First, the appeals agent could not have affected the local board's decision not to reopen Dooley's classification with regard to the C.O. claim. The board was required by 32 C.F.R. 1625.2 to first determine whether there had been a change in the registrant's status resulting from circumstances over which he had no control. Clearly the filing of a post induction order C.O. claim, in which beliefs had matured after notice to report for induction has been mailed, is not a change in the registrant's status resulting from circumstances over which he had no control. See Ehlert v. United States, 402 U.S. 99, 108, 91 S.Ct. 1319, 28 L.Ed.2d 625 (1971); United States v. Whalen, 451 F.2d 755, 757 (8th Cir. 1971). In fact, in Whalen we held that "the local board was without authority to reopen the classification . . . to determine his claim for c.o. status inasmuch as his claim was first filed subsequent to his notice to report for induction." Id. (Emphasis supplied.)
Neither is Dooley in a position to claim that the relatively short period between the appeal board's decision relating to his sole surviving son claim and the mailing of the notice to report for induction foreclosed him from pressing his C.O. claim before the notice to report for induction had been mailed. Dooley knew on or about October 2, 1970, that his request for a sole surviving son exemption had been denied by the local board after referral to the State Selective Service Office for a legal opinion and that his right to a sole surviving son exemption was extremely questionable. This case does not present the situation where the registrant was led to believe that he could only submit one claim for exemption at a time. See United States v. Bagley, 436 F.2d 55, 57 (5th Cir. 1970). Dooley was aware that he could submit two or more claims for exemption which is borne out by the fact that his request for form 150 expressly reserves his claim for a sole surviving son exemption.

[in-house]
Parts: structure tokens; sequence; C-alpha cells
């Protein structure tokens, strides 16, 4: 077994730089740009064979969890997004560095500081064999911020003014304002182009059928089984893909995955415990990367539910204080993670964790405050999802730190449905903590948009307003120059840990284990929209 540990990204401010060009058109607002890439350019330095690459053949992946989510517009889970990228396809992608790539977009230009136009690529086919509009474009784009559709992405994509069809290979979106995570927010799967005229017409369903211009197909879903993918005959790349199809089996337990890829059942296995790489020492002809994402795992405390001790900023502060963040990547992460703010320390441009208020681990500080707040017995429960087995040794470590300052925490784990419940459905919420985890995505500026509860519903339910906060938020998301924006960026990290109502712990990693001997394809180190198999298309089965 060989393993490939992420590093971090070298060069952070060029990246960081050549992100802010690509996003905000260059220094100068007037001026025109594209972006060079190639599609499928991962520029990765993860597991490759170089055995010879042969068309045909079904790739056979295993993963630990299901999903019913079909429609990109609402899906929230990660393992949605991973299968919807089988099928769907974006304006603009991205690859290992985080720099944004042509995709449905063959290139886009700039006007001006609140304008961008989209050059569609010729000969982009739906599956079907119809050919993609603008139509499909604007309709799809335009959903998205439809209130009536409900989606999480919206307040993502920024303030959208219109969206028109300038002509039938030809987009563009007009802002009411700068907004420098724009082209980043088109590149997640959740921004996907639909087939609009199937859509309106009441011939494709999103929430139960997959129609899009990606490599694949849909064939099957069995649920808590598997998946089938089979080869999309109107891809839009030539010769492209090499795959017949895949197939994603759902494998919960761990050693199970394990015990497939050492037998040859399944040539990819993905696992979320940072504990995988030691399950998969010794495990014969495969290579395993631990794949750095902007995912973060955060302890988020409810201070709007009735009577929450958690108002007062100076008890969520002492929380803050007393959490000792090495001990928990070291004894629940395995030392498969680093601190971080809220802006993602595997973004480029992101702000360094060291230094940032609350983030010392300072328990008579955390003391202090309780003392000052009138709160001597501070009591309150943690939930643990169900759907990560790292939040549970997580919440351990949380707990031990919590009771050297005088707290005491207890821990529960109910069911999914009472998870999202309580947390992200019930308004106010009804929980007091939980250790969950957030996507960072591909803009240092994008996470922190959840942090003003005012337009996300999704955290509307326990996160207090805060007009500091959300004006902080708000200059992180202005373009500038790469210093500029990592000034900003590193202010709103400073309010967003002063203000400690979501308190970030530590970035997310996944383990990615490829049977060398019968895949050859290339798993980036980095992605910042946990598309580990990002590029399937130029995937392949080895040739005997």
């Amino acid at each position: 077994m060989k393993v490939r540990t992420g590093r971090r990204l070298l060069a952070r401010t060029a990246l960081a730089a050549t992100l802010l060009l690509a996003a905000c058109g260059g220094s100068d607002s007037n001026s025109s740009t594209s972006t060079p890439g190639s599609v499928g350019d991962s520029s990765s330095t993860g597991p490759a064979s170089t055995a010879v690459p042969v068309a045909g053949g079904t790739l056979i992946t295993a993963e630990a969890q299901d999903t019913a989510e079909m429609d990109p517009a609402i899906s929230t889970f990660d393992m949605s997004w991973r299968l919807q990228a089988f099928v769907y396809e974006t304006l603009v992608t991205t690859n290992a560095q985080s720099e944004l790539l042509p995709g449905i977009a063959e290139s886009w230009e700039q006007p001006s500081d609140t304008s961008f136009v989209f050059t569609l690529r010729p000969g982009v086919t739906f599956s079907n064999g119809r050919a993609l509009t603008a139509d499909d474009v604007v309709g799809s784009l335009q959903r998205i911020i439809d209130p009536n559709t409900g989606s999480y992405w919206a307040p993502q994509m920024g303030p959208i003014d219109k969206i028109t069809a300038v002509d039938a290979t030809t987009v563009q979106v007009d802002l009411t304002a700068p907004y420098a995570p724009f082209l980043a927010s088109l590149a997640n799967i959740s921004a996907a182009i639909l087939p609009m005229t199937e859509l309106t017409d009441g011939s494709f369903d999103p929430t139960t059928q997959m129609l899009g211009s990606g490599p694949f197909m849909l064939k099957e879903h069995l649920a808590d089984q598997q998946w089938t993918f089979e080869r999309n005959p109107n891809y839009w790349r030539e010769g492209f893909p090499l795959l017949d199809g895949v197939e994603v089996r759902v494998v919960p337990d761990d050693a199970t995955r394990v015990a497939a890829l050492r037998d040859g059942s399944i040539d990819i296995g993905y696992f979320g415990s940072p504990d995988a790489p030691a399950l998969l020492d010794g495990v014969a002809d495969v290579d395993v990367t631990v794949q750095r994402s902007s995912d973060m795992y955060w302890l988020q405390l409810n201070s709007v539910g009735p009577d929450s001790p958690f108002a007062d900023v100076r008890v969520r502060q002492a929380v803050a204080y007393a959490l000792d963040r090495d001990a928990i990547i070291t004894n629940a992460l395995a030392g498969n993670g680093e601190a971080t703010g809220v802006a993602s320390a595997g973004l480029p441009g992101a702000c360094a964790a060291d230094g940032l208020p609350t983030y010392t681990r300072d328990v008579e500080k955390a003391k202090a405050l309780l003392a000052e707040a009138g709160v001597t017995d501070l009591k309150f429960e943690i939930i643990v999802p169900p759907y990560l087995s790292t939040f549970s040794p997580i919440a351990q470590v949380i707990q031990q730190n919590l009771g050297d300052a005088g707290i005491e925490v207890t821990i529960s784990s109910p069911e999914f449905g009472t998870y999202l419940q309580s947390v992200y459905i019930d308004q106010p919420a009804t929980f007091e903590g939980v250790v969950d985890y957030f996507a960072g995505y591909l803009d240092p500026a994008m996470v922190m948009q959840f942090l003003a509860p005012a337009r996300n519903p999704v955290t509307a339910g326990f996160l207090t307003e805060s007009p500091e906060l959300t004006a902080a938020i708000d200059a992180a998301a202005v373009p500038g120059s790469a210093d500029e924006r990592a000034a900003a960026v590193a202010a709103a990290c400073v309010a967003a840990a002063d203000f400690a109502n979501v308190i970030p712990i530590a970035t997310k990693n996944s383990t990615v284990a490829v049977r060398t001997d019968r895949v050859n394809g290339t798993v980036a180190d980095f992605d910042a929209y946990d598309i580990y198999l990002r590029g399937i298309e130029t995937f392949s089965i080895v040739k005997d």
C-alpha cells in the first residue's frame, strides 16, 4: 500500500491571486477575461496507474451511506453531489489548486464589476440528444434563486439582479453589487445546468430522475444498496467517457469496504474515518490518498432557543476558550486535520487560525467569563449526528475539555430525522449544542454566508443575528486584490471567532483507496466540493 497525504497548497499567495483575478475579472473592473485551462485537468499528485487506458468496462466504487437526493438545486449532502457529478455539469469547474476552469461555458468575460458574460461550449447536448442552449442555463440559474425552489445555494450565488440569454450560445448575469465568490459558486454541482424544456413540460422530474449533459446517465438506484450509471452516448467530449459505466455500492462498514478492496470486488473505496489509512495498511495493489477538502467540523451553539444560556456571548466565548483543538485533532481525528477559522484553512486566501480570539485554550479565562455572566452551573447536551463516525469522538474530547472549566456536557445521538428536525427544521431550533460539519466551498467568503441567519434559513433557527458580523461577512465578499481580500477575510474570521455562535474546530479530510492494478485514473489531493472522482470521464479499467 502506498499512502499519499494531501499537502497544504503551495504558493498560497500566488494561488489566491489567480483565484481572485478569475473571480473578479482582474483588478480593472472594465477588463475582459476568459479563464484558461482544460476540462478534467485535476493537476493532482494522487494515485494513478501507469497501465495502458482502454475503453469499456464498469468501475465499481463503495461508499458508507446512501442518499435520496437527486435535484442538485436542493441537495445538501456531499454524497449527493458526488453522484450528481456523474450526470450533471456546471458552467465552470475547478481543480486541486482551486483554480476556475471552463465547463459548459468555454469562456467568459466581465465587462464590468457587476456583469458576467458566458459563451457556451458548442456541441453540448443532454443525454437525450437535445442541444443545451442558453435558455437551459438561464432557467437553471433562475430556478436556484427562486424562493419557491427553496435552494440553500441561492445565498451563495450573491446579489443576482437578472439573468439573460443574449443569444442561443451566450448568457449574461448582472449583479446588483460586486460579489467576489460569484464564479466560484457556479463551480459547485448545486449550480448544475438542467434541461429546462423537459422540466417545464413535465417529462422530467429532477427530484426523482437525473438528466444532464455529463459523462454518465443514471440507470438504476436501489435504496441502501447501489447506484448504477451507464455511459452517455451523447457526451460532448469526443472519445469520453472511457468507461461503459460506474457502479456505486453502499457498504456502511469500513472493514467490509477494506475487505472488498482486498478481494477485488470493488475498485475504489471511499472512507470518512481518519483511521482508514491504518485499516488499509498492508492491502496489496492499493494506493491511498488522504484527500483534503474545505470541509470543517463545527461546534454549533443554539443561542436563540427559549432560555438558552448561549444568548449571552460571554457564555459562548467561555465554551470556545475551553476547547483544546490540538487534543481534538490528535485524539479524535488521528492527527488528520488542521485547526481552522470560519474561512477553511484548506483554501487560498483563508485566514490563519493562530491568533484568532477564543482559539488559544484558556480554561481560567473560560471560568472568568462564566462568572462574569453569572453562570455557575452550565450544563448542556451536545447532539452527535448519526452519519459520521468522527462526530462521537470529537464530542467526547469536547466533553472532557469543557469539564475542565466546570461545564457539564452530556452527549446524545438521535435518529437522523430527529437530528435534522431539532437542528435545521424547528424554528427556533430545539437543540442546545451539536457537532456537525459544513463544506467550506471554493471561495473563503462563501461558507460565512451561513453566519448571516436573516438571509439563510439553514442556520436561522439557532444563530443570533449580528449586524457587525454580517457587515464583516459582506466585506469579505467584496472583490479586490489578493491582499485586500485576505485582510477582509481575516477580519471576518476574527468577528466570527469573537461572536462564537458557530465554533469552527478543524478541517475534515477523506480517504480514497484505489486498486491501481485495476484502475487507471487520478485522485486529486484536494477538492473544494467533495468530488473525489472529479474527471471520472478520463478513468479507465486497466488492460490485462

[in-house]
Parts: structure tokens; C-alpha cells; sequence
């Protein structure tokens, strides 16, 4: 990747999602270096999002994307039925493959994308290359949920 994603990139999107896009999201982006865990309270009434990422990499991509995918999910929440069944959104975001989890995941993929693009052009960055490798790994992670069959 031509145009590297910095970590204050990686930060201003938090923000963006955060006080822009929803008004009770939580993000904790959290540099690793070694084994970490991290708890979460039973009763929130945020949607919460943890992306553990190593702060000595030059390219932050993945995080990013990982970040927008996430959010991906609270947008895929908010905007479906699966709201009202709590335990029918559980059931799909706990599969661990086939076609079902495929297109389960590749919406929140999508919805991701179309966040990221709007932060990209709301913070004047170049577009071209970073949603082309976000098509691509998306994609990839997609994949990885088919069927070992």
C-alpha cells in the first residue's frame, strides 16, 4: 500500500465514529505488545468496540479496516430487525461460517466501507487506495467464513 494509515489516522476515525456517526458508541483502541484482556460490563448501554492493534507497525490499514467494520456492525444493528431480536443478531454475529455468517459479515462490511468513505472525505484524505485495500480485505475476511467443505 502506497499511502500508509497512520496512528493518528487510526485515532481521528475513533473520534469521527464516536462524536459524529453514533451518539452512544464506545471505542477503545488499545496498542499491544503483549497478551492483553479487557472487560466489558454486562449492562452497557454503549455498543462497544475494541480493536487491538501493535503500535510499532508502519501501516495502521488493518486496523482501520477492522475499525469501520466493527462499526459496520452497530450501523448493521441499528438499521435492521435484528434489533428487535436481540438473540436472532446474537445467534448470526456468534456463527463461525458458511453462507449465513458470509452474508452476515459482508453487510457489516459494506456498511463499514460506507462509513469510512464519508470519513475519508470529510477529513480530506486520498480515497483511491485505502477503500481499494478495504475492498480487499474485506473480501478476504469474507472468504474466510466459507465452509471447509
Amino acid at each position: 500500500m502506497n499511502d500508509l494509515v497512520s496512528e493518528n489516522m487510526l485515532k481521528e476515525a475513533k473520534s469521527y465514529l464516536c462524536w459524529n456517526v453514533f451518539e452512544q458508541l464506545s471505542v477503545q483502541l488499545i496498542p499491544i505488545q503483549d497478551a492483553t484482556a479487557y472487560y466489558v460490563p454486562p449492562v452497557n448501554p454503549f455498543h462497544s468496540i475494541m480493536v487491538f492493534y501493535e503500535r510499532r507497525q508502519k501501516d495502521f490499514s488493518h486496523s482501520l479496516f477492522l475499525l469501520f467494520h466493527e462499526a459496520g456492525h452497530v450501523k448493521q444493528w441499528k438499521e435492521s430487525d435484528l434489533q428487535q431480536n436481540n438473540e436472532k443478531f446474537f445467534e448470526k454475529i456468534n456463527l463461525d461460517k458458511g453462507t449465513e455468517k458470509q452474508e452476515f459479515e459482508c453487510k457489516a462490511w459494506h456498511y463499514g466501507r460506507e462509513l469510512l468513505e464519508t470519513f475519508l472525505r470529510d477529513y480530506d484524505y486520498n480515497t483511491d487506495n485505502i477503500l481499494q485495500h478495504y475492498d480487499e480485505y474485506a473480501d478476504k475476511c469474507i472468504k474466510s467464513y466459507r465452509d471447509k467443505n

As a consequence there were no facts which the appeals agent could have presented to the local or appeal board which would have justified reopening of his classification with regard to his C.O. claim, especially in view of our holding in United States v. Whalen, supra.
Dooley also argues that an appeals agent would have told him that he could submit to induction and press his C.O. claim in the service. This information might well have been material, but during oral argument of this case Dooley's counsel was asked whether his client would submit to a new induction order, and contest his C.O. claim in the service if the government would agree to such an arrangement in lieu of the criminal conviction. His counsel has advised the Court that Dooley "could not under any circumstances take the oath of induction without doing violence to his basic beliefs . . .". As a result, Dooley cannot now claim that had he been armed with the knowledge that he could test his C.O. claim in the armed forces he would not have refused to report for induction.